While the bill originally promised a headlining set from radical industry disruptor Chino Amobi, a bad case of food poisoning had other ideas for the Richmond, VA artist and the third night of X Avant.
Tapping local E-Saggila (the noisy techno project of Summer Isle Records founder Rita Mikhael) as opener in his stead, the festival welcomed audiences into another world of hostile sounds, right on time for a Friday the 13th. Transforming the modest church into an apocalyptic cathedral, E-Saggila's atmospheric assault sprawled out in ricocheting kicks built to break sternums, detonations pinning everyone down for extended industrial lashings and paralysis-inducing pummels that gave way to blissed out techno and gargantuan fanfares like secret levels of euphoria that could only be unlocked by violent rapture.
918 Bathurst effectively carved into a foreboding temple of unwelcoming brutality, a circumstance-bumped presentation of Intérro assumed the headlining slot, chasing the harsh ambient reckoning with a postmodern expressionist investigation of post-9/11 culture.
A mutli-disciplinary performance piece featuring poets Tanya Evanson and Kaie Kellough, Kevin Lo (visuals), and Jason Sharp (bass saxophone, sound design), Intérro scrutinizes the interrogative nature of contemporary border crossing with crowd-sourced accounts from security screenings and aggressive aural accompaniment.
Opening with frenetic bursts of garbled English and windy saxophone improv, as the piece went on, familiar questions revealed themselves at first in fragmented Burroughs-ian language cutups and eventually, the breathless interrogative vocabulary that has embedded itself in the noise of post-9/11 life: "Is this your computer?" "Are you sure he's your friend?" "Where are you from?" "We can check your Facebook."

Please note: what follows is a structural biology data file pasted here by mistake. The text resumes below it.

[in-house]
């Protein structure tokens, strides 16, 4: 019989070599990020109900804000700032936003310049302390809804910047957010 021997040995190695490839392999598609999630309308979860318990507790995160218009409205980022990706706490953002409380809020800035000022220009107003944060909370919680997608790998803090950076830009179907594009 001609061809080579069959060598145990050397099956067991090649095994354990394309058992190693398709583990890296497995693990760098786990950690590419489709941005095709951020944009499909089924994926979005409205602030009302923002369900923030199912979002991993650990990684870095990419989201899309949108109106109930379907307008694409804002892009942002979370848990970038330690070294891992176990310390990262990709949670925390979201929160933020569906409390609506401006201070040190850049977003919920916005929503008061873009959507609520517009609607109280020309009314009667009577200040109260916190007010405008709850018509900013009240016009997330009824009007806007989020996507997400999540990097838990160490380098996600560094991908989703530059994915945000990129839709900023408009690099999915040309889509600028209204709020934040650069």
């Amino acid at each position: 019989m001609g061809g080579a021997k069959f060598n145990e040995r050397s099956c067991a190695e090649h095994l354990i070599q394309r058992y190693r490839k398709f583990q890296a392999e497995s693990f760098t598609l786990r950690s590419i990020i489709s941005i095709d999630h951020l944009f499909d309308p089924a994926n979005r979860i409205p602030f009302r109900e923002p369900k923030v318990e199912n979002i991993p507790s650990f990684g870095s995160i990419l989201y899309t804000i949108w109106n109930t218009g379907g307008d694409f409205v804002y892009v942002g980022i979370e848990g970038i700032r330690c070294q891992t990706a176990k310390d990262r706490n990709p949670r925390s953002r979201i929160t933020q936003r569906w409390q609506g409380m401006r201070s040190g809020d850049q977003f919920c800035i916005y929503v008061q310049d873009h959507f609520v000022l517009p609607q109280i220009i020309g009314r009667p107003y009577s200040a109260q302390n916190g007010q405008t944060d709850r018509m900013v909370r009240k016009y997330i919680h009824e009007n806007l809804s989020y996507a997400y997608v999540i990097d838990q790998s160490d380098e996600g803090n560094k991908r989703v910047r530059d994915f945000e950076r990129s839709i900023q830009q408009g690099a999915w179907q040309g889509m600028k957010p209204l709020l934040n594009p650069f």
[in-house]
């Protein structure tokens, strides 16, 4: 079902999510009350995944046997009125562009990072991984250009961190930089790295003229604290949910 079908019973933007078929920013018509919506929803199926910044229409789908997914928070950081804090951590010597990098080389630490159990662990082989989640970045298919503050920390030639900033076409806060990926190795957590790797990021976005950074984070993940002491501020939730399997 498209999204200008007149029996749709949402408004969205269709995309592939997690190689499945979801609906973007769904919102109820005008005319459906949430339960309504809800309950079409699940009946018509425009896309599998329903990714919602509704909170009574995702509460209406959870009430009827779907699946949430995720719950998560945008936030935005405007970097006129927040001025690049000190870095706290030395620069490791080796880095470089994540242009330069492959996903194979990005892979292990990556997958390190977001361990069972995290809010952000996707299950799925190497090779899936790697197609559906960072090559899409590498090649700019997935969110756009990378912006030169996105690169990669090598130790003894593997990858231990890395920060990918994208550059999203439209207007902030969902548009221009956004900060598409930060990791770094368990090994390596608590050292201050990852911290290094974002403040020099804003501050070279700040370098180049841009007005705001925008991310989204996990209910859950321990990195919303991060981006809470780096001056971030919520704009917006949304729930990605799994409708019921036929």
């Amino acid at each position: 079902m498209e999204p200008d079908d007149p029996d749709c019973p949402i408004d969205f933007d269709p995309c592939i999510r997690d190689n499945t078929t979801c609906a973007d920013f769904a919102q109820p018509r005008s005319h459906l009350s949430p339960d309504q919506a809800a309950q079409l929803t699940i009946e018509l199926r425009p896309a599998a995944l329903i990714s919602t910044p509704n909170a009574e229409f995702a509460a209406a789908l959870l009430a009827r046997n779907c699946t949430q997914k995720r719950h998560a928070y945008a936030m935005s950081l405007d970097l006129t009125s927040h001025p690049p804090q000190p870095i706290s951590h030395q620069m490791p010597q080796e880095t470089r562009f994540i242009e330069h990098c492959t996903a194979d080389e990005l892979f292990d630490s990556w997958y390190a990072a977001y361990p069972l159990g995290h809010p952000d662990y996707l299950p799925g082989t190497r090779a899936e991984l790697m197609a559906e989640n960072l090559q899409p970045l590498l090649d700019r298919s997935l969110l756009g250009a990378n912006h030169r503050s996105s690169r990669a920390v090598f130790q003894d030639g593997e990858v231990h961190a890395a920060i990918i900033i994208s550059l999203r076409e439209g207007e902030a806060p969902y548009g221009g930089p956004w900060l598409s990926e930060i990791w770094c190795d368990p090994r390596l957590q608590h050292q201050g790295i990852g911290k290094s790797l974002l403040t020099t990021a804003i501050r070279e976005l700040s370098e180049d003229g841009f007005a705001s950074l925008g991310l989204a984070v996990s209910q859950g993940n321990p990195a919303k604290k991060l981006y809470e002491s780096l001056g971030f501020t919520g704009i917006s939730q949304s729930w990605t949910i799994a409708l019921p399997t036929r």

Plugged into his signature rig of heart rate triggers, as Sharp's saxophone growls grew to match Evanson and Kellough's increasingly panicked vocal deliveries, so did his pulse, and as your mind raced to keep up with the gauntlet of psychic alienation, it was hard to imagine a worthier application for Sharp's system.
For sure, anything from the duty-free, borderless state hyper-idealism of Amobi's anxiety cataloguing Airport Music for Black Folk or the hostile collages of PARADISO would've capped it all off with a thematically fitting, heady flood of catharsis, but Intérro made a fine headlining presentation, and by the time its keepers left the floor red in the face and out of breath, it was difficult to imagine anyone following what they laid down.